My Bookshelf Challenge for 2017
My personal goal in 2017 is to read my own books while working on the Birthstone Bookology challenge which may take more than the year to complete. We'll see how it goes. In particular, my dusty print books that have been lingering on my shelves. They are all quite sad and have been loudly calling my name with each passing day. I also have a few ebooks that are aging away. However my goal is to read more print books this year. Maybe this year I'll do a better job of keeping track of what I read and complete my own 52 Bingo challenge. *grin*
On the shelf
Alexandria Link (#1) - Steve Berry
Angelmaker - Nick Harkaway
Blinding - Mircea Cartarescu
Daughter of Time - Josephine Tey
Devlin Diary - Christie Phillips
From the Corner of His Eye - Dean Koontz
Girl with the Dragon Tattoo - Stieg Larson
Great Weaver of Kashmir - Halldor Laxness
Her Fearful Symmetry - Audrey Neffennegger
In the Shadow of Young Girls - Marcel Proust
Innocence - Dean Koontz
Invisible Library - Genevieve Cogman
Lord of Chaos (#6 WOT) - Robert Jordan
Kafka on the Shore - Haruki Murakami
Master and Commander - Patrick O'brien
Midwife of Venice - Roberta Rich
Murder One - Robert Dugoni
Natural History of Dragons - Maria Brennan
Niccolo Rising - Dorothy Dunnett
Night Film - Marisha Pessl
Norwegian Woods - Haruki Murakami
Post Captain - Patrick O'brien
Remarkable Creatures - Tracy Chevalier
Russian Winter - Daphne Kalotay
Seventh Plague - James Rollins
Spartacus: The Gladiator - Ben Kane
Skin Game - Jim Butcher
Sunne in Splendor - Sharon Kay Penman
the Fountain of Saint James Court - Sena Jeter Naslund
the Revolt - Susan Wise Bauer
the Source - James Michener
The Sun Also Rises - Ernest Hemingway
the Three Body Problem - Cixin Lui
The Translator - John Crowley
Thicker Than Blood - C.J. Darlington
Through the Darkness - Susan Wise Bauer
Venetian Betrayal (#2) - Steve Berry
6th Extinction - James Rollins
11.22.63 - Stephen King
13th Tribe - Robert Liparulo
Cryptonomicon - Neal Stephenson
Dawn - Octavia Butler
Gifted Thief - Helen Harper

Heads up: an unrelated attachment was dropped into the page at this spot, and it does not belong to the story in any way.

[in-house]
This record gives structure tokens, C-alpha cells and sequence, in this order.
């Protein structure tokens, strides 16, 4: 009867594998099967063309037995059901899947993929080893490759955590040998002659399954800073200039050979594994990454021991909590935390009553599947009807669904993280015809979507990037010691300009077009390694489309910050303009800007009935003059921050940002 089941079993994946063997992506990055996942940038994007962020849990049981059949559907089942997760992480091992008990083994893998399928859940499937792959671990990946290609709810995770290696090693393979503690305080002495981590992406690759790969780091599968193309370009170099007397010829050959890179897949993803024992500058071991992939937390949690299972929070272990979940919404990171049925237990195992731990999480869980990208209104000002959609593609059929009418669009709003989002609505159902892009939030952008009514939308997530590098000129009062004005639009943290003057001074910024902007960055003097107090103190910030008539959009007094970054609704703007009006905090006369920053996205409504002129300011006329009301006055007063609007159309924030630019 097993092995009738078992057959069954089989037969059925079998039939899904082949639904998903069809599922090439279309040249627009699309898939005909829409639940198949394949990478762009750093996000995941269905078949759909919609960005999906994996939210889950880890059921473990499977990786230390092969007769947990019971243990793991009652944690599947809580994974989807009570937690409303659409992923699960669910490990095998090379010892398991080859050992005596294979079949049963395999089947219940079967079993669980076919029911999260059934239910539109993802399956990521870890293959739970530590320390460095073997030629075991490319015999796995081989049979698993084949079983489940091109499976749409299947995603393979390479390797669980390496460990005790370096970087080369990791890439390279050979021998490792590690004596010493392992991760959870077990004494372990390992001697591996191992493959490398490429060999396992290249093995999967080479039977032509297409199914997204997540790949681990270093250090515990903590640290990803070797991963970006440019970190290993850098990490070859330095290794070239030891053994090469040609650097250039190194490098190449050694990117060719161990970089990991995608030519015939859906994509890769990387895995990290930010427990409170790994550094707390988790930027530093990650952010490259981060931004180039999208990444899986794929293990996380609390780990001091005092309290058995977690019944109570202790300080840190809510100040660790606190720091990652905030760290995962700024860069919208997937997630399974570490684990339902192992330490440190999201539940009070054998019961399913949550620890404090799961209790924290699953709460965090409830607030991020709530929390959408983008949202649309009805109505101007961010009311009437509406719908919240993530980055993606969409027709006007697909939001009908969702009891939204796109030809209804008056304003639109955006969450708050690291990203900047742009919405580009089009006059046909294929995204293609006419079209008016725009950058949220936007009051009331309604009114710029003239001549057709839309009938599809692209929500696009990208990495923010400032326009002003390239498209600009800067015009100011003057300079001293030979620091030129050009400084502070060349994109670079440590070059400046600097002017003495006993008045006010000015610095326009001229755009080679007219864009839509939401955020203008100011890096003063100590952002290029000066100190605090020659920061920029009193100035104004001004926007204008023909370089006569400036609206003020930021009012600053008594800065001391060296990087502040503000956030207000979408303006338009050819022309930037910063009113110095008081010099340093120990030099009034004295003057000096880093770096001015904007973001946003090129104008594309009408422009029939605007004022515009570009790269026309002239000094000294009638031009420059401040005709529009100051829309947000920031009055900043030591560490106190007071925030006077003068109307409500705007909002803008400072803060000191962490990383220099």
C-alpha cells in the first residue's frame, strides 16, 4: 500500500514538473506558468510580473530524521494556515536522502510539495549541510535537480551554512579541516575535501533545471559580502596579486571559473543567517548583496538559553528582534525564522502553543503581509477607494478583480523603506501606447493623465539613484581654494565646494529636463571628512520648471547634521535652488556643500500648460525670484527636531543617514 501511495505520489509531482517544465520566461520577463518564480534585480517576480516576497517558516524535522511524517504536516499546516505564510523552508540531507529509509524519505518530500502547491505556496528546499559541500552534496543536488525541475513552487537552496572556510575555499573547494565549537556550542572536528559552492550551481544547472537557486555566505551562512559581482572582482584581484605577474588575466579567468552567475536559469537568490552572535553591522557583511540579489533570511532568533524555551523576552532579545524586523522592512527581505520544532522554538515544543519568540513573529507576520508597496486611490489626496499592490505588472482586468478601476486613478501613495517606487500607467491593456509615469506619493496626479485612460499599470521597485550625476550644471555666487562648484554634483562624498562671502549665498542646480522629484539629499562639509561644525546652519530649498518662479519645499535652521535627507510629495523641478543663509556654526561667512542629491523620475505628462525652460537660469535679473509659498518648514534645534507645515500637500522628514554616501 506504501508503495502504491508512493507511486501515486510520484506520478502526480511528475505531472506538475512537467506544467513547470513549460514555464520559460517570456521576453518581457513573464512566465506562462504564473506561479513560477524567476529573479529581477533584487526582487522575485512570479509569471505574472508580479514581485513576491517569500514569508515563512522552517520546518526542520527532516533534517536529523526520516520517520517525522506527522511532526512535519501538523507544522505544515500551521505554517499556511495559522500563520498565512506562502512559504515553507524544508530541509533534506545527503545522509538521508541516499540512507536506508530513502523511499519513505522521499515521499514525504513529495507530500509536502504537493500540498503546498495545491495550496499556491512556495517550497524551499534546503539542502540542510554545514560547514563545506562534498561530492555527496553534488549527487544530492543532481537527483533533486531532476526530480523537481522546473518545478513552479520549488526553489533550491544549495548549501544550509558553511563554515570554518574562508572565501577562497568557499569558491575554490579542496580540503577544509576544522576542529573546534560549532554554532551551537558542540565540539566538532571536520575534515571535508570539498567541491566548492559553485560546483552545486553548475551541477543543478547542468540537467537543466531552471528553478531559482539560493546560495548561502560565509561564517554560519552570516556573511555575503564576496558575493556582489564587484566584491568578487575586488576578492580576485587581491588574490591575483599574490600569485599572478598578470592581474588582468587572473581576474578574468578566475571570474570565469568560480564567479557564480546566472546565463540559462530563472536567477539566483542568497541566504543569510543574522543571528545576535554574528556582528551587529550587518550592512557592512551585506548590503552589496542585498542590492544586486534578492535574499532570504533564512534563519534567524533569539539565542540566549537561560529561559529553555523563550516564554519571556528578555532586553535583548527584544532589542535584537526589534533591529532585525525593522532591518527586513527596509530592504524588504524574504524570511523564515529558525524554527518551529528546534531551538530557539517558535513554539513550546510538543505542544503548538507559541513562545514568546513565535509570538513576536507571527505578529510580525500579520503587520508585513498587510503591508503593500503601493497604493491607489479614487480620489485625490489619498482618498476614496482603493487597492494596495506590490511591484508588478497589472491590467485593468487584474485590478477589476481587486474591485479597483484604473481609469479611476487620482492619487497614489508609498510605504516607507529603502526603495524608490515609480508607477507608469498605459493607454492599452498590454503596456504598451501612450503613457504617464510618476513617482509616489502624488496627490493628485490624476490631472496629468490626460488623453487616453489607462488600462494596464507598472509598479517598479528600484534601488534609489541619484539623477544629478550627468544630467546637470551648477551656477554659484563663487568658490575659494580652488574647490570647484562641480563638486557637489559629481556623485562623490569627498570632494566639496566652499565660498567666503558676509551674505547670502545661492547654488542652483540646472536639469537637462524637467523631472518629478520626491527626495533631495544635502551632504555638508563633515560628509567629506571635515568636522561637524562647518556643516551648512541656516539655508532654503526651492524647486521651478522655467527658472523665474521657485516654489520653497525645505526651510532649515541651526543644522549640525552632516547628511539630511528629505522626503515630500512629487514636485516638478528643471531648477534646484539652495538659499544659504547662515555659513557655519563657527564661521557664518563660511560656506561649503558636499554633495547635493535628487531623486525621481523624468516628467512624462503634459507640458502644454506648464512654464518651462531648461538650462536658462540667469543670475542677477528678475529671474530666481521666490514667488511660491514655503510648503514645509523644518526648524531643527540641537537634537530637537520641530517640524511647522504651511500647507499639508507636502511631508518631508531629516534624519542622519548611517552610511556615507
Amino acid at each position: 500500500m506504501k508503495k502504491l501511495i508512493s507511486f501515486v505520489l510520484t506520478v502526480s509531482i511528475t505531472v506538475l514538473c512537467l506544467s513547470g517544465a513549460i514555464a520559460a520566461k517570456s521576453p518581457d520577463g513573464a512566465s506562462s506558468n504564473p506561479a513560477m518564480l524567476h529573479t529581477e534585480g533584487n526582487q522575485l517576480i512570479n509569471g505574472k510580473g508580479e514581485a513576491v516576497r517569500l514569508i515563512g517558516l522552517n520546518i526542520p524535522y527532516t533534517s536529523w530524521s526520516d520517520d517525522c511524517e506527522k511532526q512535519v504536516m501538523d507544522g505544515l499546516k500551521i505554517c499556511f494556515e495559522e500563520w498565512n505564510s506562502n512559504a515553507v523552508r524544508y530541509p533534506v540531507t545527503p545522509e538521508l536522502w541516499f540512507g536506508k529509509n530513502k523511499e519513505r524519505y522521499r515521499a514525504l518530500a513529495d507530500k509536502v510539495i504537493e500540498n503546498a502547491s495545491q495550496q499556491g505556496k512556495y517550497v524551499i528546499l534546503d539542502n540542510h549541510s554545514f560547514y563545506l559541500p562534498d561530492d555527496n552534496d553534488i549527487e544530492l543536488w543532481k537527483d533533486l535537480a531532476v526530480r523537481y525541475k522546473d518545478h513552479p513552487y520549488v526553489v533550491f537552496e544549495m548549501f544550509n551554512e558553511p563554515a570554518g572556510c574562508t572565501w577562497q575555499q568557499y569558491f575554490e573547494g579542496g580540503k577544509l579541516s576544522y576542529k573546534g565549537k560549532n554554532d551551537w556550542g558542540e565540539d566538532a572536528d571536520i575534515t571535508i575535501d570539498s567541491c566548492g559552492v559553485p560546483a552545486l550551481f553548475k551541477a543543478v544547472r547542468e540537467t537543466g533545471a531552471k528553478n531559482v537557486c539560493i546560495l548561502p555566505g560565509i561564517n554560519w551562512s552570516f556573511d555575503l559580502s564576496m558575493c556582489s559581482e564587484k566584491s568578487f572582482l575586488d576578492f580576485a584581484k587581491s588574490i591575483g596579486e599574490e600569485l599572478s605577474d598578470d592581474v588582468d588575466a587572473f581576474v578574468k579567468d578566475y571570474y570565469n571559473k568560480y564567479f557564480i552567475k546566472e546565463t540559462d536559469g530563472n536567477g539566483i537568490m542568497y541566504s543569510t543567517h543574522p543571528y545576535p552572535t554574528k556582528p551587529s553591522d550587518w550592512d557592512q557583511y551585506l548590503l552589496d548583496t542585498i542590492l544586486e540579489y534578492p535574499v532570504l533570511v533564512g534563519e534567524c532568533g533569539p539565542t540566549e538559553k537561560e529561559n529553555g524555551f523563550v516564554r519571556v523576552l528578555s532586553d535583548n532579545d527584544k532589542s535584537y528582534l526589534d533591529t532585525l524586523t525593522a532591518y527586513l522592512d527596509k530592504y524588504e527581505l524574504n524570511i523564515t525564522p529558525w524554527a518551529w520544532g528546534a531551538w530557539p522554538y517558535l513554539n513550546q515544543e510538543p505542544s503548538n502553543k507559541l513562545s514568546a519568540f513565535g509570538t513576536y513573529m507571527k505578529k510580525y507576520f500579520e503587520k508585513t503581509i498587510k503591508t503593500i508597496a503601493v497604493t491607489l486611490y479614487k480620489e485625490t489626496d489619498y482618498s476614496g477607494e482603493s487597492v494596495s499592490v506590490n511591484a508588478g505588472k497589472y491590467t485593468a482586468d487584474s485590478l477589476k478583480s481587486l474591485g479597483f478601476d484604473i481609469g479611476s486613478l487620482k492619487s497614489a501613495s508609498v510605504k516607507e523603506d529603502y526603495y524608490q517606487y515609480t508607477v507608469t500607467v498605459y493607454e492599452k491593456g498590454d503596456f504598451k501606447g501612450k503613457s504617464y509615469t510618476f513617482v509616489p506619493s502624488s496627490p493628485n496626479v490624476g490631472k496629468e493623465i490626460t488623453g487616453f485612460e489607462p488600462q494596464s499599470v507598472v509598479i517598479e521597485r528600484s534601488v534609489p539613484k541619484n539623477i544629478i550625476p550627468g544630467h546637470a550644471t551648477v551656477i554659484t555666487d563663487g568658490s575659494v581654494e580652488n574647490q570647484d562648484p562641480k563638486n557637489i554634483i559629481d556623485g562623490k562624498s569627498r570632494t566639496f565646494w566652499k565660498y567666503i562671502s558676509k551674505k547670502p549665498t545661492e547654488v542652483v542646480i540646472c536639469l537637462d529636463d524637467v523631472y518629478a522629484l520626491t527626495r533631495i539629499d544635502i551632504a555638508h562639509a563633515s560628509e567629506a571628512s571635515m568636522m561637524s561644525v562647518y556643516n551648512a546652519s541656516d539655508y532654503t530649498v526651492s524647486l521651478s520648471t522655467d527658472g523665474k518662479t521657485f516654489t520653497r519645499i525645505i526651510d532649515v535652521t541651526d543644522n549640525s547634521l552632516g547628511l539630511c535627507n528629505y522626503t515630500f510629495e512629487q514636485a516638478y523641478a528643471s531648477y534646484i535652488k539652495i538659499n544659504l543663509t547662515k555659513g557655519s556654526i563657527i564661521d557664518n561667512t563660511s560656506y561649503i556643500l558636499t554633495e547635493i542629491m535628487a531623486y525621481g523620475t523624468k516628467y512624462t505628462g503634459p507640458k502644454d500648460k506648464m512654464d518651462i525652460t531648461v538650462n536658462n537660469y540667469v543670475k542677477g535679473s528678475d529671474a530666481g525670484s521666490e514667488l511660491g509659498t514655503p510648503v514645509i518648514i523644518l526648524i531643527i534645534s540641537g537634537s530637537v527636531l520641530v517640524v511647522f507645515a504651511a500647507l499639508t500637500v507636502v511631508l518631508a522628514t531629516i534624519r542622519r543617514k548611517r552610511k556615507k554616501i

Have Stakes Will Travel - Faith Hunter
Ice Cutters Daughter - Tracie Peterson
Sweet Tomorrows - Debbie Macomber
the Forest House - Marion Zimmer Bradley
The Redbreast - Jo Nesbo
The Road - Cormac McCarthy
Thief with no Shadow - Emily Gee
Thieves of Heaven- Richard Doetsch
TimeKeeper - Tara Sim
2017 Birthstone Bookology Reading Adventure
Inspiration struck me a few days ago while working on themes and authors flavors for the 52 Books in 52 Weeks challenge. Something that would spice up the old A to Z alphabet or spelling out the months. The Birthstone Bookology Reading Adventure will take me around the world and through different time periods from the ancients to the present. Plus there are a variety of directions this challenge can go with exploring the myths and lore, different time periods and countries where the stones are found, as well as reading books spelling out the stones. The possibilities are limitless and ripe with rabbit trails.
I'm going to keep an open mind, use my imagination and see where it takes me. Join me on Read 52 Books in 52 Weeks and have fun exploring the world.
One book per letter in the birthstone of the month.
The birthstone name in the title.
The color of the stone in the title.
Set in the time period where the birthstone was discovered
The mythological figure or lore surrounding the stone
Set in the place where the birthstone is currently found
January - Garnet
February - Amethyst
March - Aquamarine
April - Diamond
May - Emerald
June - Pearl or Alexandrite
July - Ruby
September - Sapphire
October - Opal or Tourmaline
November - Topaz
2016 Reading Wrap Up
2016 Reading Wrap Up!
How many books did you read and did you meet or beat your own personal goal? Or did you get caught up in reading and forget to keep?
2016 turned out to be a stressful year for a variety of reasons which means my goals went out the window and I escaped into comfort reads, sticking with favorite authors. So I ended up rereading quite a few and didn't keep track of how many. However after perusing my shelves, both physical and virtual, recreated my reading year and discovered I have read 101 books. What fun! What memories! I discovered a few books lost in the shelves to read for next year. They keep having babies. Derailed by rabbit trails! Back to the subject at hand.
11 are new to me
36 whole series or part of series
49 paranormal and urban fantasy with a couple dystopian thrown in for good measure. The remainder are a mixture of mystery and suspense, psychological thrillers or mild horror, contemporary romance and historical.
43 print books
What were your most favorite stories? Any stories that stayed with you a long time, left you wanting more or needed to digest for a while before starting another? Did you read any books that touched you and made you laugh, cry, sing or dance.